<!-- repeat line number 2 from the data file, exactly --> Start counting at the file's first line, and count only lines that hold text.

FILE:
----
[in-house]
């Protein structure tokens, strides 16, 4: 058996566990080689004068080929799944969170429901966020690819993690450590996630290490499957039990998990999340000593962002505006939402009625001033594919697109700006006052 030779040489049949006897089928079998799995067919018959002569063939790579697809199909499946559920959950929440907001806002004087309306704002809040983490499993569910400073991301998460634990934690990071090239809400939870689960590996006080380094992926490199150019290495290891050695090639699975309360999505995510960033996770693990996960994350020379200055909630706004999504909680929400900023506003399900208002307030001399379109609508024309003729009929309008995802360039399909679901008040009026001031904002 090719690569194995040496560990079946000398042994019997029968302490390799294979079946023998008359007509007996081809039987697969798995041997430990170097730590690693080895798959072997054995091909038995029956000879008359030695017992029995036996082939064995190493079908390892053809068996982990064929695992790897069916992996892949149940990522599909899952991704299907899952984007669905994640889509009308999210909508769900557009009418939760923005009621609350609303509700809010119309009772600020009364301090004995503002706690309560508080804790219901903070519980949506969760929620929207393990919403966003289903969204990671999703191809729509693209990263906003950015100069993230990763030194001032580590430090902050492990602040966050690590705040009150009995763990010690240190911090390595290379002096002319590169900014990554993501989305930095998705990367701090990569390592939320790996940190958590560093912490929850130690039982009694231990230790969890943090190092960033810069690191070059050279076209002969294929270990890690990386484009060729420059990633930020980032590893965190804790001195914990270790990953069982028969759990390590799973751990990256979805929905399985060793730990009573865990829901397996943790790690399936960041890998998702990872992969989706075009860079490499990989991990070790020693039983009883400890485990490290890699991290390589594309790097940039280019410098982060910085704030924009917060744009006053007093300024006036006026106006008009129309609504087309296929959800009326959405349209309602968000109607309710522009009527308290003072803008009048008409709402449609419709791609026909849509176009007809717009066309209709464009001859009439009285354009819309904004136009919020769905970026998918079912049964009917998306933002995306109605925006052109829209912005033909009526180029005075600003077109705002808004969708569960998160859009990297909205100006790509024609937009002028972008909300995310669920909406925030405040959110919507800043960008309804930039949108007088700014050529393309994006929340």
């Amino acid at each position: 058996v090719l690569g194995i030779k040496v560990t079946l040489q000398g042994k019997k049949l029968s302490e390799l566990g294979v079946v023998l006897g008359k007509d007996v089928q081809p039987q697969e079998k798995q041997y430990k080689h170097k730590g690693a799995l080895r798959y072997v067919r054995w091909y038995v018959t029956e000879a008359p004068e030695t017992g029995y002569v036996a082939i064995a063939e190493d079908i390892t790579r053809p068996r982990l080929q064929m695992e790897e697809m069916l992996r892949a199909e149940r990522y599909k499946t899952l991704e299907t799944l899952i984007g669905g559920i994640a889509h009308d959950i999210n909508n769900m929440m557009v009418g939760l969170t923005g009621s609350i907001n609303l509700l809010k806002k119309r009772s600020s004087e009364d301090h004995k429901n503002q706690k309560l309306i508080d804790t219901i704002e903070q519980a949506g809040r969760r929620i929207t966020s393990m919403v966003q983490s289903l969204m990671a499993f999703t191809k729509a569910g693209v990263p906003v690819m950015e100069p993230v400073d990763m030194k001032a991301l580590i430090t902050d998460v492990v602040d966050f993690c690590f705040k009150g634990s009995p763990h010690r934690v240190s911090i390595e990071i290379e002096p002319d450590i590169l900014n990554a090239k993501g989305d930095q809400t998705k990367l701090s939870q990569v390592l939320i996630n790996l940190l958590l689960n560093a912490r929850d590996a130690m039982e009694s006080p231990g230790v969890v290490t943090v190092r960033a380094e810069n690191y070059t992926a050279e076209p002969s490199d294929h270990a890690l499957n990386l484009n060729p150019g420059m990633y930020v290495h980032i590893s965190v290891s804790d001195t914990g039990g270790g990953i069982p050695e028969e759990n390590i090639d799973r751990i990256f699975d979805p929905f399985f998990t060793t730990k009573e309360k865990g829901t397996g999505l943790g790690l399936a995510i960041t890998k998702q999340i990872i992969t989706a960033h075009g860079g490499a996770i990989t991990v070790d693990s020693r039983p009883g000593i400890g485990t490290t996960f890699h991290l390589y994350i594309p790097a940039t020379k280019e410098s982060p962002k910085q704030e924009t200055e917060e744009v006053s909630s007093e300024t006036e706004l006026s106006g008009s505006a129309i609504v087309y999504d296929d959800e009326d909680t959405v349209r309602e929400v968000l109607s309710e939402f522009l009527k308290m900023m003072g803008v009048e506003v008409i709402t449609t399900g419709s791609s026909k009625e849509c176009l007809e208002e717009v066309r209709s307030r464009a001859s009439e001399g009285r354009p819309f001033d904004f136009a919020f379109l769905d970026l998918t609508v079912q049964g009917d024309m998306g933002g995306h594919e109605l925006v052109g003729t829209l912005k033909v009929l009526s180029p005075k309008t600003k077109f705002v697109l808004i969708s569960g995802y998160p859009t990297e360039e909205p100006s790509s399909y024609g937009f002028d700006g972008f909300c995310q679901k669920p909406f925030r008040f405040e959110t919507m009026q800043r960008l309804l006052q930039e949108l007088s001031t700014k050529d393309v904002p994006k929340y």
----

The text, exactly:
């Protein structure tokens, strides 16, 4: 058996566990080689004068080929799944969170429901966020690819993690450590996630290490499957039990998990999340000593962002505006939402009625001033594919697109700006006052 030779040489049949006897089928079998799995067919018959002569063939790579697809199909499946559920959950929440907001806002004087309306704002809040983490499993569910400073991301998460634990934690990071090239809400939870689960590996006080380094992926490199150019290495290891050695090639699975309360999505995510960033996770693990996960994350020379200055909630706004999504909680929400900023506003399900208002307030001399379109609508024309003729009929309008995802360039399909679901008040009026001031904002 090719690569194995040496560990079946000398042994019997029968302490390799294979079946023998008359007509007996081809039987697969798995041997430990170097730590690693080895798959072997054995091909038995029956000879008359030695017992029995036996082939064995190493079908390892053809068996982990064929695992790897069916992996892949149940990522599909899952991704299907899952984007669905994640889509009308999210909508769900557009009418939760923005009621609350609303509700809010119309009772600020009364301090004995503002706690309560508080804790219901903070519980949506969760929620929207393990919403966003289903969204990671999703191809729509693209990263906003950015100069993230990763030194001032580590430090902050492990602040966050690590705040009150009995763990010690240190911090390595290379002096002319590169900014990554993501989305930095998705990367701090990569390592939320790996940190958590560093912490929850130690039982009694231990230790969890943090190092960033810069690191070059050279076209002969294929270990890690990386484009060729420059990633930020980032590893965190804790001195914990270790990953069982028969759990390590799973751990990256979805929905399985060793730990009573865990829901397996943790790690399936960041890998998702990872992969989706075009860079490499990989991990070790020693039983009883400890485990490290890699991290390589594309790097940039280019410098982060910085704030924009917060744009006053007093300024006036006026106006008009129309609504087309296929959800009326959405349209309602968000109607309710522009009527308290003072803008009048008409709402449609419709791609026909849509176009007809717009066309209709464009001859009439009285354009819309904004136009919020769905970026998918079912049964009917998306933002995306109605925006052109829209912005033909009526180029005075600003077109705002808004969708569960998160859009990297909205100006790509024609937009002028972008909300995310669920909406925030405040959110919507800043960008309804930039949108007088700014050529393309994006929340």